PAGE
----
What’s the rush to pass a flawed capital gains tax bill in the state Senate? That’s the question at the heart of a second Seattle Times editorial calling on lawmakers to hit the brakes. (Here’s the early editorial.) In the more recent editorial, the ST says,
Slow way down. This bill is oddly being rushed to a floor vote ahead of a promising new revenue forecast report.
Senate Bill 5096 offers no specific use for the estimated $550 million money it would raise each year. Its vague promises to steer some money toward education and other funds toward undefined “taxpayer relief” are not clear justifications for levying new taxes. The bill would tax investment profits of $250,000 and up within a year at a 7% rate, taking aim at a plump political target while exempting real estate and retirement account income. But this proposal lacks coherent evidence of how it would make the state better off.
If taxation treats people with lower incomes unfairly, shifting the burden could be a solution. Simply adding to one side of the scale is not.
Oddly, for all the talk of the need for “tax reform,” there’s little discussion of tax relief, just a lot of emphasis on raising more money. This is despite the fact that there’s no budget shortfall and revenues continue to pour into the state treasury ahead of forecast. As the editorial states, a new forecast is expected in a few weeks; it’s likely to show again an upward revision.
Not incidentally, Congress will soon act on another major stimulus package, providing billions in relief to state and local governments. According to Jared Walczak at the Tax Foundation, the money more (there should be a stronger word) than offsets any revenue loss from the COVID recession.
Preliminary data suggest that states closed out calendar year 2020 with only $1.7 billion less revenue than they generated in 2019 (a decline of less than 0.2 percent), not counting federal assistance, while municipal governments actually experienced substantial revenue growth due to rising property values. Yet the American Rescue Plan Act sets aside $350 billion in additional state and local aid. Increasingly, federal proposals to provide a cash infusion for state and local governments has become a solution in search of a problem.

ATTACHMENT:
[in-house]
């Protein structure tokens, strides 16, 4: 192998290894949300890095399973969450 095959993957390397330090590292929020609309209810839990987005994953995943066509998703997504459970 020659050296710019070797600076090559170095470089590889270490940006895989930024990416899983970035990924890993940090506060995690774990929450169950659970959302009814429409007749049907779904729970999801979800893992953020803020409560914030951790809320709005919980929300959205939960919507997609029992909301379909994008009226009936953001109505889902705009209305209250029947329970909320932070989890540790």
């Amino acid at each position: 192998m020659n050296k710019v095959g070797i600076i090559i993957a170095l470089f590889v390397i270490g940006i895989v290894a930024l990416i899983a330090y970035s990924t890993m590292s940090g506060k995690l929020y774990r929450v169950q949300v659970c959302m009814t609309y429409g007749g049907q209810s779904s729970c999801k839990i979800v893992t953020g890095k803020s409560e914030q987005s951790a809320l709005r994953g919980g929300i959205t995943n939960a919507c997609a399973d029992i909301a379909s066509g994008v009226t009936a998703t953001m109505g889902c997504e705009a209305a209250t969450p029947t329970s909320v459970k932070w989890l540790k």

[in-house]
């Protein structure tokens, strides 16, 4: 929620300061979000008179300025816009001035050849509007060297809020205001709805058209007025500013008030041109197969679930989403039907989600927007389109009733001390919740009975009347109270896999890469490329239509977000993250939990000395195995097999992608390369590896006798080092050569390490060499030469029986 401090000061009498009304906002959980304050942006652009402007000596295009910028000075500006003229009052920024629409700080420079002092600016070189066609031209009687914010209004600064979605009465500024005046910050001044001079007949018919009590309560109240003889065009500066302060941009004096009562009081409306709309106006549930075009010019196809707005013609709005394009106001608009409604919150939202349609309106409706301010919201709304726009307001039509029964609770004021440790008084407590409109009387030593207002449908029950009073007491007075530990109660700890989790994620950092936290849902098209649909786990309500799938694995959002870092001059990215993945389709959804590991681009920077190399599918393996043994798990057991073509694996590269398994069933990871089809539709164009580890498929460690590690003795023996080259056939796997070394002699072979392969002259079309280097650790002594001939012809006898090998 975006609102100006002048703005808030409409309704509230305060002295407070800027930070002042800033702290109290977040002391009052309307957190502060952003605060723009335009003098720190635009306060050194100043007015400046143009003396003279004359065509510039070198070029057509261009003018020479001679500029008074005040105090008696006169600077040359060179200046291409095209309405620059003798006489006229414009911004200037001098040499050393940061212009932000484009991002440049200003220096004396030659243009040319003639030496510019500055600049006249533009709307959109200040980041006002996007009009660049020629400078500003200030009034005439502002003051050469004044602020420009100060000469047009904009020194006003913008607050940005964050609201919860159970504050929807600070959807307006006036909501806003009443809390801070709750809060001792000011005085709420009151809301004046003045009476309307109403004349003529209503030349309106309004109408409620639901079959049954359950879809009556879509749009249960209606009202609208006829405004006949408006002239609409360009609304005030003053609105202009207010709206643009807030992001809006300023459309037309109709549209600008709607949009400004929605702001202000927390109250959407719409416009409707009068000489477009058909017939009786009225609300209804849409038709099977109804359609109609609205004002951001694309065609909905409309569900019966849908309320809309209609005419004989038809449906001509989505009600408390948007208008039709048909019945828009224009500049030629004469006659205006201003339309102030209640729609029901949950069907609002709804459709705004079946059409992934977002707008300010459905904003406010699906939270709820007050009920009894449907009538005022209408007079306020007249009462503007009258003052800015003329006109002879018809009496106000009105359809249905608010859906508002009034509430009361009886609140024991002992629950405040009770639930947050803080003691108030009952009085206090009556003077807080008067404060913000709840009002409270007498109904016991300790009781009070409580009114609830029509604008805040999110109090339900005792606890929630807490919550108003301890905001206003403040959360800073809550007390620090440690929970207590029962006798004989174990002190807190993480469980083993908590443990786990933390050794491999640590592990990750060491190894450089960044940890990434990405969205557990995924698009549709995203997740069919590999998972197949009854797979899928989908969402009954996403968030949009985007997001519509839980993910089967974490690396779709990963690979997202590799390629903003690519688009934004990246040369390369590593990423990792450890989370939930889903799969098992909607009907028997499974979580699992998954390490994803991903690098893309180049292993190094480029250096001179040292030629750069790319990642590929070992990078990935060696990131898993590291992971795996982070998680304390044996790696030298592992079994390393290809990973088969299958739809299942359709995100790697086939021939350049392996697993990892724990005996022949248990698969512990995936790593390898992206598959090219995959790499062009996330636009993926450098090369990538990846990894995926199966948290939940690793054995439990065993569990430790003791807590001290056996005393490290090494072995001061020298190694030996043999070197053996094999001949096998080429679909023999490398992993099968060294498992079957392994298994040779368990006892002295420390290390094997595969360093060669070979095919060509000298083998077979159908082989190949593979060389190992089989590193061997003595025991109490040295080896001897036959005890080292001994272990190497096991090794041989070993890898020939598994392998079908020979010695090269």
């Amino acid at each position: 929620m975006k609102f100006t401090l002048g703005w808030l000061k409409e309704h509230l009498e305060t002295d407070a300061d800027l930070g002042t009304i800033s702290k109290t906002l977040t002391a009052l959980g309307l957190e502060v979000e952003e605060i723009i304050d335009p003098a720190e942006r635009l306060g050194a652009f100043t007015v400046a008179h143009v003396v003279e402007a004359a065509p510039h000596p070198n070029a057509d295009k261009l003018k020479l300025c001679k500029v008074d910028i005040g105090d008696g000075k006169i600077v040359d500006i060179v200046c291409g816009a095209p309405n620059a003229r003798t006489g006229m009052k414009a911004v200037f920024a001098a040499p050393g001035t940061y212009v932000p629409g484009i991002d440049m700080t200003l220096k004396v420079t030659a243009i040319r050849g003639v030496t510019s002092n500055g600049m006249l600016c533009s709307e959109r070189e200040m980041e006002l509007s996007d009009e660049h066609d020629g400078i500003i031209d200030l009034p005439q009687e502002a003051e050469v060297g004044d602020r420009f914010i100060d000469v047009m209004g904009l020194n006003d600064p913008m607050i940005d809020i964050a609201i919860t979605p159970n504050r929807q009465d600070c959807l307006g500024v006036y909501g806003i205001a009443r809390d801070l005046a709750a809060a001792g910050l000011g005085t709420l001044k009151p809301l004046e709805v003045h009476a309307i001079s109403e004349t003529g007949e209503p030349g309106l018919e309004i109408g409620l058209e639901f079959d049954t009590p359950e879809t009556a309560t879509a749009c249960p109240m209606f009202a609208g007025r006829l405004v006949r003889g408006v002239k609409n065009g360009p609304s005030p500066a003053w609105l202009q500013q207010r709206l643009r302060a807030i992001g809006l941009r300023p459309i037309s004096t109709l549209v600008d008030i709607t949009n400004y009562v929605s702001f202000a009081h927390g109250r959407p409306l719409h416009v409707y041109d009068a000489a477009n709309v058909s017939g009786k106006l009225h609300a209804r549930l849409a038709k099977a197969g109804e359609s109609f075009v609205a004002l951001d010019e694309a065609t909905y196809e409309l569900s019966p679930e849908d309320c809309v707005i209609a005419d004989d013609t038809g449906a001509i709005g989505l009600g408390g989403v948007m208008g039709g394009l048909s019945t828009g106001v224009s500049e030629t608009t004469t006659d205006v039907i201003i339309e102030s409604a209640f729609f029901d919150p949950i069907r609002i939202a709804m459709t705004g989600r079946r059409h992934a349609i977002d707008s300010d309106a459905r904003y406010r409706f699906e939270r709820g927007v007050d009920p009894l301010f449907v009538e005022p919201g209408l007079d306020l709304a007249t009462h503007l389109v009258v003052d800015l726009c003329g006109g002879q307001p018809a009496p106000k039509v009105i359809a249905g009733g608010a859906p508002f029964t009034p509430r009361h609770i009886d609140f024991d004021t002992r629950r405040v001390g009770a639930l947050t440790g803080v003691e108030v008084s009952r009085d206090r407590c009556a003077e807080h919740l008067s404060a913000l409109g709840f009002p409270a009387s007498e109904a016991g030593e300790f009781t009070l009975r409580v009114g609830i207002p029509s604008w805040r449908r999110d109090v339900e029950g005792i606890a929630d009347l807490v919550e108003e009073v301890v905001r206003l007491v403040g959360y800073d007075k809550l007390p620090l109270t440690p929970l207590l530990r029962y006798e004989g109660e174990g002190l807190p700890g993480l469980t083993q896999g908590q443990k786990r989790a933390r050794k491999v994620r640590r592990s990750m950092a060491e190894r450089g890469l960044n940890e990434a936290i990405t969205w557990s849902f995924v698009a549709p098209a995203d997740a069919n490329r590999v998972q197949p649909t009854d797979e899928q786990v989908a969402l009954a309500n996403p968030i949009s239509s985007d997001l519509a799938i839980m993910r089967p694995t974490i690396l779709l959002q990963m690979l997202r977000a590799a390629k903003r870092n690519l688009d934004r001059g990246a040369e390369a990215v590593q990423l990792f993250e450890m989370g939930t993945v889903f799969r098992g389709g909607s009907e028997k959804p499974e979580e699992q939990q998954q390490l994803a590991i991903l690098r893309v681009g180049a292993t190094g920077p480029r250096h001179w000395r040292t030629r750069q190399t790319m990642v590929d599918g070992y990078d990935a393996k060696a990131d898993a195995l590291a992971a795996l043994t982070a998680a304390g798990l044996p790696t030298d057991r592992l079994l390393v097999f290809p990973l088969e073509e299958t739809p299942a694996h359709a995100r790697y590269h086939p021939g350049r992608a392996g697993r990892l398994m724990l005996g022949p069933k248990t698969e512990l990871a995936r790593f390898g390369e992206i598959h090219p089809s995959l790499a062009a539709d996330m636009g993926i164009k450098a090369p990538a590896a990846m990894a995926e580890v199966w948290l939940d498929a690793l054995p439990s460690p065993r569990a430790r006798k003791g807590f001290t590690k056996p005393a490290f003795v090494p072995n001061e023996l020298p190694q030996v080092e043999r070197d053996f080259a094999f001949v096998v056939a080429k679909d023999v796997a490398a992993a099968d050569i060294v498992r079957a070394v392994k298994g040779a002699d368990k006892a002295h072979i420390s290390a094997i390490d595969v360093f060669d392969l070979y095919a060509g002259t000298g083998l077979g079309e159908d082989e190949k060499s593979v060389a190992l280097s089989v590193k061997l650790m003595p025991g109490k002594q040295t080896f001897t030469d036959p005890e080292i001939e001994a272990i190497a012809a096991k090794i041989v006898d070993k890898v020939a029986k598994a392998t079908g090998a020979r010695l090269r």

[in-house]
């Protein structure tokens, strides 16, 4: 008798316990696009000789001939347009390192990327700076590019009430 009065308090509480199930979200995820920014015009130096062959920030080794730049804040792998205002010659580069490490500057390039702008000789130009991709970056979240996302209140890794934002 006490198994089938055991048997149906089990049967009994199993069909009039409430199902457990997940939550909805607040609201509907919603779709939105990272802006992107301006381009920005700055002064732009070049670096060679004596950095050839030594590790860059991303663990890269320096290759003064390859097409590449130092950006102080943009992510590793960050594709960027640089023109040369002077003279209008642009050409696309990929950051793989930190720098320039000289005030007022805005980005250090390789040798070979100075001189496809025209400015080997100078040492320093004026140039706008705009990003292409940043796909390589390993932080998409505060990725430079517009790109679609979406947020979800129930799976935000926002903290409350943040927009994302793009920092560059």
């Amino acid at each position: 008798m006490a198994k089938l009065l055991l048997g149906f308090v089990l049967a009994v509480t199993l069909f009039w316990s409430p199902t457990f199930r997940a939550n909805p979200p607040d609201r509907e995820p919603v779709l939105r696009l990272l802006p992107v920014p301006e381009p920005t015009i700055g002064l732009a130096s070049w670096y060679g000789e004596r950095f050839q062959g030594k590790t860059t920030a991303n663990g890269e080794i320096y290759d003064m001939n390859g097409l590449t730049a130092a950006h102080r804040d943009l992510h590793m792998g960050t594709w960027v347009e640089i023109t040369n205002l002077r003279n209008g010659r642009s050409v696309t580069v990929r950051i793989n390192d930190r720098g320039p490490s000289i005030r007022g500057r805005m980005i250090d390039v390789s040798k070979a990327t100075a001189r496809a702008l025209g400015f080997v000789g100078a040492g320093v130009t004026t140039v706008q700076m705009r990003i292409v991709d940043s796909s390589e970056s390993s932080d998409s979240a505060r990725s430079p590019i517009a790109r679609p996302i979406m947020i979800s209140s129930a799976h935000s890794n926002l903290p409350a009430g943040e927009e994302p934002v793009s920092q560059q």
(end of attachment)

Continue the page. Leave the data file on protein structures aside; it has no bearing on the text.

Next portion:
Later, he does the math for us.
These adjustments yield an aggregate $1.7 billion decline in state revenues. Under the American Rescue Plan Act, states would receive $195.3 billion in aid, divided according to each state’s share of national unemployed workers. While some conservative lawmakers have criticized this allocation model (which benefits states with steeper job losses) on the grounds that different state policies and approaches may yield some of this variation and that the federal government should be neutral to these decisions, we have argued previouslythat using the change in unemployment is a more efficient targeting method than allocating aid per capita. Far less defensible, however, is the notion that aid to states should be 116 times the decline in state revenues—especially since the federal government has already provided over $200 billion in fungible aid to subnational governments.
In a table in his post, he provides the state-by-state estimates. Washington, he reports, would get $4.3 billion in state aid, with local governments in the state receiving $2.4 billion, for a total of $6.7 billion.
Returning to the editorial.
This proposal would collect hundreds of millions of tax dollars for purposes only vaguely described. SB 5096 itself is only half-baked, but the scheme to rush it into law without a full vetting … is shrewdly calculating. This haste fails to address tax burdens for lower- and middle-income Washingtonians, while negating a competitive advantage for attracting and retaining wealth.
Writing an equitable tax code is hard work. It deserves to be treated with diligence, not hustled through piecemeal with thin justification. The Senate has SB 5096 queued for an imminent vote. It should not pass.
Again, we share the ST question: What’s the rush to pass an unnecessary tax to solve a nonexistent budget problem?